Mahogany speaker cabinet

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Project by wing1319 posted 04-05-2016 01:25 PM 1596 views 3 times favorited 3 comments Add to Favorites Watch

I made this 2×12 speaker cabinet (two 12” speakers) for my new Laney amp head over January and February of this year. It started when I saw the prices for store bought cabs. They’re basically only boxes with two holes cut into the front (called the baffle) that the speakers are mounted to. The rest is just aesthetics.

I had a nice piece of sapele mahogany for the case that I dovetailed together. Speaker cabs are usually made out of pine or birch ply covered with a leather-like material called Tolex. I knew the mahogany was going to make it heavy (it did), but I also knew that I wasn’t going to be traveling with it so why not have it look nice? Just to make it even more visually appealing, I added a 4” fascia across the front. I decided to veneer it. Problem: I had never veneered before. Joe at Veneer Supplies ( was a big help. That’s where I got my veneer from. I picked out a really cool maple burl. Unfortunately, maple burls are among the most difficult to flatten. 240lbs wasn’t enough weight to flatten it, not even close. So I decided to vacuum press it (the recommended technique). Not wanting or needing to invest in a pump system, I heard of a company that makes bags and manual pumps for building skateboards ( Worked like an absolute champ. For those of you that haven’t tried veneering or vacuum pressing, both turned out to be quite easy and a lot of fun. Definitely give it a shot.

The baffle is just ½” ply screwed to cleats inside the cabinet. Some speaker cloth covers the front and piping (a pain in the ass) is stapled around the edge. I left it as an open back cab. As usual for me, the finish took the most time and was the most difficult and tedious part of the project. I debated about filling the pores of the mahogany but, in the end, I just left them open. The finish went like this: Amber water based dye, washcoat of shellac, dark brown stain, 4-5 coats shellac (to somewhat fill the pores), and 5 coats of gloss poly. I was going to wax it too, but I didn’t know how the wax would react with a hot amp head sitting on top of it.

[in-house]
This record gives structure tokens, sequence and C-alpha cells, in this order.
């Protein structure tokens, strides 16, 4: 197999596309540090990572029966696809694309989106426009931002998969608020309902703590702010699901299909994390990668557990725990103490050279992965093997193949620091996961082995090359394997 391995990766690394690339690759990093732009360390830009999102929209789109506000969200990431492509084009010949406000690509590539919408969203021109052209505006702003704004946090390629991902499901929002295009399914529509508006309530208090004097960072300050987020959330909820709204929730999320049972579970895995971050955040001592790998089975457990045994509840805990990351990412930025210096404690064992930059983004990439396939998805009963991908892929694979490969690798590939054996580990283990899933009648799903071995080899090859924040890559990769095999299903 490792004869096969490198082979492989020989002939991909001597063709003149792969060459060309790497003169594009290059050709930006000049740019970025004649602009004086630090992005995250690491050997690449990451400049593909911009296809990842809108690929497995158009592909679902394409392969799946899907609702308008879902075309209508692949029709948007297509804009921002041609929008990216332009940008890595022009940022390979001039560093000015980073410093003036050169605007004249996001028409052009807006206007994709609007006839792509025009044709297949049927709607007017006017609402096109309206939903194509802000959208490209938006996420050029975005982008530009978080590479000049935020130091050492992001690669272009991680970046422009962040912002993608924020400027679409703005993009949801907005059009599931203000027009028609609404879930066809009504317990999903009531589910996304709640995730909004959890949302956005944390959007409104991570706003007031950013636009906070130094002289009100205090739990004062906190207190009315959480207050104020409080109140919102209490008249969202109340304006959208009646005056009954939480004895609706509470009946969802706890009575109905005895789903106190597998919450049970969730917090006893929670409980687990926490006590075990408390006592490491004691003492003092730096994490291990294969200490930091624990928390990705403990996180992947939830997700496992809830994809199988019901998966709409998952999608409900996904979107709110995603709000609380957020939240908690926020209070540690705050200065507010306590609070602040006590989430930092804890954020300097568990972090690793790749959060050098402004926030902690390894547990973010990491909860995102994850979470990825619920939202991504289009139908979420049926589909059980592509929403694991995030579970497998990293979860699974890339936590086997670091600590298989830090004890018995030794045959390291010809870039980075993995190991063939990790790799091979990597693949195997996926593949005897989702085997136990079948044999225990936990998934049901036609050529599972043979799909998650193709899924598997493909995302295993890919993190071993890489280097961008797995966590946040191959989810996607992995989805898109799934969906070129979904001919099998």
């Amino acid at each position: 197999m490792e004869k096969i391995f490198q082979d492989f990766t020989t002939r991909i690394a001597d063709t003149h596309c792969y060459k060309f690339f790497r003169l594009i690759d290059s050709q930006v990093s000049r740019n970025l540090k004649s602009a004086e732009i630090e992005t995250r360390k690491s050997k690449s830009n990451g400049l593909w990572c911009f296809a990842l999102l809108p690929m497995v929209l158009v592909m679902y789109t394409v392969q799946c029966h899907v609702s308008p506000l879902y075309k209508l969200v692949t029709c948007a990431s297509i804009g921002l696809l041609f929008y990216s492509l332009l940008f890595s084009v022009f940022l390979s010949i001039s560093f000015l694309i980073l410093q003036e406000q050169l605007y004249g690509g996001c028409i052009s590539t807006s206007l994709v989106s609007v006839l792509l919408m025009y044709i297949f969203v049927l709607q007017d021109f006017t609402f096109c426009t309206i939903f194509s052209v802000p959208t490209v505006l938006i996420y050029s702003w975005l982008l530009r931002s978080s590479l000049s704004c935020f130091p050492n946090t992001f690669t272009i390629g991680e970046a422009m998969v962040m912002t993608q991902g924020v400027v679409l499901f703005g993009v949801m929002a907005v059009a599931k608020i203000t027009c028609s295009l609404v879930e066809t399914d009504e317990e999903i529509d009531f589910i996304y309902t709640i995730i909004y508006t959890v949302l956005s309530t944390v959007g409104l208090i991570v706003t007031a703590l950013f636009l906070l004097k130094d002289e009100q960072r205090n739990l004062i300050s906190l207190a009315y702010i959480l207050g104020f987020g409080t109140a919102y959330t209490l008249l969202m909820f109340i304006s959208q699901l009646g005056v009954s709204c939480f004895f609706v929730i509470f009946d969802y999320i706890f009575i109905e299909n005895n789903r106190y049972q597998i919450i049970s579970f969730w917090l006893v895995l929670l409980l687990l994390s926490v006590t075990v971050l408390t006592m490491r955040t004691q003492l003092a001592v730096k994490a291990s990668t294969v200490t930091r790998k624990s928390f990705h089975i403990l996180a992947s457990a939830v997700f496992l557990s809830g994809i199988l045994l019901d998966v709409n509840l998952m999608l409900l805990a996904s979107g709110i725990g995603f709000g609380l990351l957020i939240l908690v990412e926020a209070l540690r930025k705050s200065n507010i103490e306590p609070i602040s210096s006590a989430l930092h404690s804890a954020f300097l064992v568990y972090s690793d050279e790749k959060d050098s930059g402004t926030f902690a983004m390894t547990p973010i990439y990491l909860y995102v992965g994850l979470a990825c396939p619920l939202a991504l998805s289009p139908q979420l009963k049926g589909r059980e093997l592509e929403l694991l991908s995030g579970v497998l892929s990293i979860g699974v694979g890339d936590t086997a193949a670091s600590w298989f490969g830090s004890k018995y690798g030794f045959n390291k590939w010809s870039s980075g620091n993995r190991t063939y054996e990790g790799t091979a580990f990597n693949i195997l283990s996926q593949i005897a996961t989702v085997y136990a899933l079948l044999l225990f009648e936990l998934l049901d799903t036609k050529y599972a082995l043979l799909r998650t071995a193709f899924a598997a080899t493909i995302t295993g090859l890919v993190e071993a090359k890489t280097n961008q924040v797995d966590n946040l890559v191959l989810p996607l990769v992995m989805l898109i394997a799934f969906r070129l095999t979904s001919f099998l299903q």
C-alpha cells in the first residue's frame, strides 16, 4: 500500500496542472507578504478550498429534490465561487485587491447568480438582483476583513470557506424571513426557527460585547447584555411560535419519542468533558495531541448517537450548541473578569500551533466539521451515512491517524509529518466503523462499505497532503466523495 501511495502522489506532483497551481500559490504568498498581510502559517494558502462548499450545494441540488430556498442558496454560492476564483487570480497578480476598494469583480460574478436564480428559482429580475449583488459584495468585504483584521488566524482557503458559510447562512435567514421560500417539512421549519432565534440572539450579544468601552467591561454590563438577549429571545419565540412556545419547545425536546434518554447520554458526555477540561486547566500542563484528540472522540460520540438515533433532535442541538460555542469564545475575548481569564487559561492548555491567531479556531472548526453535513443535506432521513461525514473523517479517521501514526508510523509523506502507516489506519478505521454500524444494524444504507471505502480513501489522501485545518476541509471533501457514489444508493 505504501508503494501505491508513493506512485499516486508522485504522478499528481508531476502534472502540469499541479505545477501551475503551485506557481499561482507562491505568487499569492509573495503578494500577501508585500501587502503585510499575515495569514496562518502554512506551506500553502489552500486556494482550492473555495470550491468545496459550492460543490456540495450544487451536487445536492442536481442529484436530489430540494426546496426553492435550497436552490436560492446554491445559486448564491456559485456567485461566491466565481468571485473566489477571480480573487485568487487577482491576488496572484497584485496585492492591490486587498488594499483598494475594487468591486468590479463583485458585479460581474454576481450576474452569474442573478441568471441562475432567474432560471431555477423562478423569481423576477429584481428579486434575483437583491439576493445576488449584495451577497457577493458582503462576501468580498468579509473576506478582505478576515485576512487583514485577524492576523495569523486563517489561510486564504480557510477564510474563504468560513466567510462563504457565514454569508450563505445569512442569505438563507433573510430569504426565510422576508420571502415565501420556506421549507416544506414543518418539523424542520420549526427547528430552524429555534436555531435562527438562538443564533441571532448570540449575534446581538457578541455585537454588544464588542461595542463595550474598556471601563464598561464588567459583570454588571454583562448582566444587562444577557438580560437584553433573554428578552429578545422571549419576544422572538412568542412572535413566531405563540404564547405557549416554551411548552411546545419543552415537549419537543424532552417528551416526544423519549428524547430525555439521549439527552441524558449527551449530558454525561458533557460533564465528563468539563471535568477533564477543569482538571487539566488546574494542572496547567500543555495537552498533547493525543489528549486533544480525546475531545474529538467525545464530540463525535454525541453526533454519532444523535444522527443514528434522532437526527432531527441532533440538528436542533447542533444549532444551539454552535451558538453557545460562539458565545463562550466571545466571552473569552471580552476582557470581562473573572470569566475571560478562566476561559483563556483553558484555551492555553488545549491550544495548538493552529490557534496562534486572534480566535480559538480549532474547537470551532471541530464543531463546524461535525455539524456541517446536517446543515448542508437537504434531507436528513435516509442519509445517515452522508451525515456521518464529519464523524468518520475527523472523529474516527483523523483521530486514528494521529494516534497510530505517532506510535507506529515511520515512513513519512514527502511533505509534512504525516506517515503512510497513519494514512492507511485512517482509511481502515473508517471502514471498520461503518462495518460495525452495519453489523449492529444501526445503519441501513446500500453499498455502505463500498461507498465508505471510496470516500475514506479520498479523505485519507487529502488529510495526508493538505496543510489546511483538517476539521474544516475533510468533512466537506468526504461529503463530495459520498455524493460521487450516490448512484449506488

As for how it sounds? Stunning. One of the reasons I went for the Laney amp head is that it can be set to 5 watts or down to just half a watt. At that setting, I can get the tubes cooking nicely for a full, smooth crunch. Thanks for checking it out and let me know if you have any questions or if I left anything out.


3 comments so far

View Woodknack's profile


13543 posts in 3355 days

#1 posted 04-06-2016 02:02 AM

That is a handsome speaker box. Nicely done.

-- Rick M,

View GAwoodworker's profile


37 posts in 1743 days

#2 posted 04-18-2016 08:10 PM

That looks incredible Mike! I’ve been working on a Matchless DC-30 clone for a little while now and you just gave me some new ideas for the cabinet! How do you like the Warehouse speakers in the cab? I’ve hear good things about them.

View wing1319's profile


7 posts in 3108 days

#3 posted 04-19-2016 12:56 PM

That looks incredible Mike! I ve been working on a Matchless DC-30 clone for a little while now and you just gave me some new ideas for the cabinet! How do you like the Warehouse speakers in the cab? I ve hear good things about them.

- GAwoodworker

Thanks, GA. Tough to say about the speakers themselves. I’m going from a 1×8 Fender Mustang combo to a tube driven 2×12. A huge (but awesome!) difference. Unfortunately, I can’t say how the Warehouses stack up against other speakers. I simply lack a basis for comparison. They sound great, though. The models I got were the ET65 and the Veteran 30, much less expensive than the Celestions they are based on. They seem to compliment each other nicely. I put the ET65 on the left so it would be on the bottom if I tipped it up to a vertical 2×12. I haven’t had the guts to screw the feet into the side of the cab yet though.


BTW- the Spitfire is on my ‘gonna get it one day’ list!

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